Cities Aim to Come Back Greener and Safer

Cities Aim to Come Back Greener and Safer

Cities around the world are taking the opportunity to plan for a greener, safer comeback after the pandemic.

If you live in or near a city in the U.S right now, it’s pretty obvious that things have changed.

Lockdowns have forced millions of businesses to shut down, traffic has dramatically reduced, and public transportation has dwindled. 

One positive thing that has come out of all this is people are developing new relationships with their communities and their streets; and the cities want to keep it that way. 

“People have felt they own their neighborhood again, they feel connected to it again,” says Eric Garcetti, Los Angeles’s mayor, referencing streets that have been turned into open pedestrian spaces. 

Garcetti adds: “People started walking in their neighborhood, biking, rollerskating. I think out of this pandemic you will see dozens of streets keeping it this way.”

Cities are using this negative situation as an opportunity to transform their cities into more open, greener, and safer spaces for residents. 

For example, Seattle has shut down over 20 miles of roadway to cars. This gives folks a safe way to get outside and exercise while still being socially distant. Many of these closures look to be permanent. 

New Orleans turned a portion of the French Quarter into a pedestrian-only area and is working on developing an outdoor shopping center. The goal is to cut down on carbon emissions and increase the livability for city residents.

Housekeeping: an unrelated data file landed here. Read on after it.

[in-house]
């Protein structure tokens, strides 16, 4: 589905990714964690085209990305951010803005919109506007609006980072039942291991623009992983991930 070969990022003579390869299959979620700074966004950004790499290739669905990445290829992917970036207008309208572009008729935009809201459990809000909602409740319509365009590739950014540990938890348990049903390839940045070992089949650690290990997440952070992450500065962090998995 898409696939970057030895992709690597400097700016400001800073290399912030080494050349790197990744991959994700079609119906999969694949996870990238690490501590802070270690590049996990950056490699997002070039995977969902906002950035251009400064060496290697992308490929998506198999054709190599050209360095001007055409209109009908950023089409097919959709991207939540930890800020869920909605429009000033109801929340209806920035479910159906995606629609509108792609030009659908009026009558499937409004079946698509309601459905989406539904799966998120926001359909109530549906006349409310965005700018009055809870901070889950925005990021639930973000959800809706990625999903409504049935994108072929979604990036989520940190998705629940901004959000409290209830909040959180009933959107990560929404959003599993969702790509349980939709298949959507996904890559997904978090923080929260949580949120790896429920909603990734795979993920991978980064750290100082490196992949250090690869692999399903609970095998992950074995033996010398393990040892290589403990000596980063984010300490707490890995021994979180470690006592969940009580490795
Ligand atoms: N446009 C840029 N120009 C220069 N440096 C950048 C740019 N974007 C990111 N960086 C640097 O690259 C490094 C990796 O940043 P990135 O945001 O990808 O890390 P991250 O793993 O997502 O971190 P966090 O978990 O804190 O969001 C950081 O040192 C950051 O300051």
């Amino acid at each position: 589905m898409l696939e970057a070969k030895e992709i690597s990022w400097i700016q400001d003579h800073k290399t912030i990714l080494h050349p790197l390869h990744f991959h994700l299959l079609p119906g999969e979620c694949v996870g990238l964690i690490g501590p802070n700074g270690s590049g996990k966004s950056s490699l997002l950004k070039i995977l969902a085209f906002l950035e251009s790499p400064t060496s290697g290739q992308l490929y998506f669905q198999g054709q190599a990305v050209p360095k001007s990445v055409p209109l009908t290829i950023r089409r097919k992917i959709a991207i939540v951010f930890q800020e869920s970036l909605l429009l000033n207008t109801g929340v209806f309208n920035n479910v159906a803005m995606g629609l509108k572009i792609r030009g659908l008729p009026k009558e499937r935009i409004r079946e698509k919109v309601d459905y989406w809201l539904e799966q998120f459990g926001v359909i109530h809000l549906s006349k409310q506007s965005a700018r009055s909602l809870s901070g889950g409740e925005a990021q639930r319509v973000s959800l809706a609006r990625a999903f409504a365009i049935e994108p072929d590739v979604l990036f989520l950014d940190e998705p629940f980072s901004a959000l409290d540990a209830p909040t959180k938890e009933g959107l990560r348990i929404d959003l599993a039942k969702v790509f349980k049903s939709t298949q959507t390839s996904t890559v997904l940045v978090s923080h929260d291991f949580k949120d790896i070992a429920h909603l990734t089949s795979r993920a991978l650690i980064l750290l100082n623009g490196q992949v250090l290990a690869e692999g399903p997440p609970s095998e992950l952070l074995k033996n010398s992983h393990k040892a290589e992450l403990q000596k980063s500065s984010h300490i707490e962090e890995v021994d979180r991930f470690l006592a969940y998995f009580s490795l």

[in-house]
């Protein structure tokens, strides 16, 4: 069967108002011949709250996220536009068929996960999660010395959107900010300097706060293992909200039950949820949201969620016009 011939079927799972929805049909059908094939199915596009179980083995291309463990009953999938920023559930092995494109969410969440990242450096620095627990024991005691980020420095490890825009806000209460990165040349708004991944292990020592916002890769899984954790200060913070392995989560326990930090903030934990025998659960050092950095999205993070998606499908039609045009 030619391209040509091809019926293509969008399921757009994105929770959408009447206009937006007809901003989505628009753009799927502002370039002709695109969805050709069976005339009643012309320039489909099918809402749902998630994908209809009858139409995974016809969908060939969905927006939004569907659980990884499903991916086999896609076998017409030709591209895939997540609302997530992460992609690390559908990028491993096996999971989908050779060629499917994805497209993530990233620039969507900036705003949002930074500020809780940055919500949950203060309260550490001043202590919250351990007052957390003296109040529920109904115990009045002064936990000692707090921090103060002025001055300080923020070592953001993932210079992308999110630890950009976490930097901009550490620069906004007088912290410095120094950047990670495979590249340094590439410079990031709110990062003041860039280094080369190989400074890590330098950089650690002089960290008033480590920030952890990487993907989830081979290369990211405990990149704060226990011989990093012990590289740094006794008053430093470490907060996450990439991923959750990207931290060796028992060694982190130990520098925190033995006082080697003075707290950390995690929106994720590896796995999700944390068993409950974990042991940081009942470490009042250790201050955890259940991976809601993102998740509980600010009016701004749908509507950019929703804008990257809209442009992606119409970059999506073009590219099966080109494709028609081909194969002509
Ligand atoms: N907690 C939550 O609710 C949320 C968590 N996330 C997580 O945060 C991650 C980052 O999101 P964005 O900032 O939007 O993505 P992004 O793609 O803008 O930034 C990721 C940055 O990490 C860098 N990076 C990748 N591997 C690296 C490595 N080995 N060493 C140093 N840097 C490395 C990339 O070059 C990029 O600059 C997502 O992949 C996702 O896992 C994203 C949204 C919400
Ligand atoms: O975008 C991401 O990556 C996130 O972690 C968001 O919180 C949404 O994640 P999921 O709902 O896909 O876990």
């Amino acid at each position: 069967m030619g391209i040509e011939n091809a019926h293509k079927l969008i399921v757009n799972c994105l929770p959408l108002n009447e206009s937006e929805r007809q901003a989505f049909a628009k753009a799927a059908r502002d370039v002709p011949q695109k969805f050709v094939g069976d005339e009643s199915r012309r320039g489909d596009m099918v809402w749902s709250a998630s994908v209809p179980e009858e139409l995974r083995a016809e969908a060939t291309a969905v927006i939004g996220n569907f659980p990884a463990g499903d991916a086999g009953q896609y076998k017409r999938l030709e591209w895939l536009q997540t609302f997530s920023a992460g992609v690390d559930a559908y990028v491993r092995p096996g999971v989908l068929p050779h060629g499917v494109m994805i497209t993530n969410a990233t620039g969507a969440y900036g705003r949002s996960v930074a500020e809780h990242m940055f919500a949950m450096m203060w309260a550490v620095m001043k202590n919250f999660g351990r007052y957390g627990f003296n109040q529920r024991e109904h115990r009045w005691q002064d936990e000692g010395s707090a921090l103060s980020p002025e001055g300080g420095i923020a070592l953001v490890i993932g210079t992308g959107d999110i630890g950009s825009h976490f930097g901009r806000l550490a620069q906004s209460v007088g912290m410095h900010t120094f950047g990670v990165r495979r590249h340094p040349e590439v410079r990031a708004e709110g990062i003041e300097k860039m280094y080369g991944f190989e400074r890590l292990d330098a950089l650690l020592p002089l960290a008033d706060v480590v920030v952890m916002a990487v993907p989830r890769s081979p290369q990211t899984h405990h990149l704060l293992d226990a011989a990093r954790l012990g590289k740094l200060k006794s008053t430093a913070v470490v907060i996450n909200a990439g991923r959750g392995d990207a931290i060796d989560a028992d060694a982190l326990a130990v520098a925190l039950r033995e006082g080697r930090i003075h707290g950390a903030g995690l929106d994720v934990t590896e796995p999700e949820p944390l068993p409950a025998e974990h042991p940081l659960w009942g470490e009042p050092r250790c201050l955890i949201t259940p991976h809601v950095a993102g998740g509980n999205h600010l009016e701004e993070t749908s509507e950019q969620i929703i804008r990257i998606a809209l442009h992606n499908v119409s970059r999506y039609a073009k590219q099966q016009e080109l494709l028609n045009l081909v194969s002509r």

“We need to pivot to a green economy,” says LaToya Cantrell, New Orleans’ mayor. “Our people are vulnerable to climate change — we are sinking as a city. We don’t have a choice.”

The concept of a greener, more pedestrian friendly-recovery has also been embraced by other countries around the world.

Subsequently, Cologne in Germany and Calgary in Canada are among cities that have closed off large areas to through-traffic to allow more room for pedestrians to social distance. 

City officials in Bogota, Colombia have extended its car-free Sundays to the whole week. The Paris Mayor Anne Hidalgo has banned private cars from the iconic Rue de Rivoli.

In the U.K, billions of dollars has been designated for major cities to invest in energy efficiency and pedestrian safety.

In Oslo, the capital of Norway, officials have removed thousands of street-side central parking spots. They added more bike lanes, footpaths, and socially distanced public transportation. 

Through this effort, they achieved zero pedestrian and cyclists deaths this past year. 

Cars will never be totally banned, and that’s a good thing. Many folks aren’t able to walk or bike everywhere. 

However, fewer cars on the road and more open space will greatly benefit the health and wellbeing of the people and planet. 

There’s a long, difficult road to recovery for many cities around the world. But, there will be a recovery. Until that time, we must continue to see the silver lining and do our best to adapt to the changes as they come.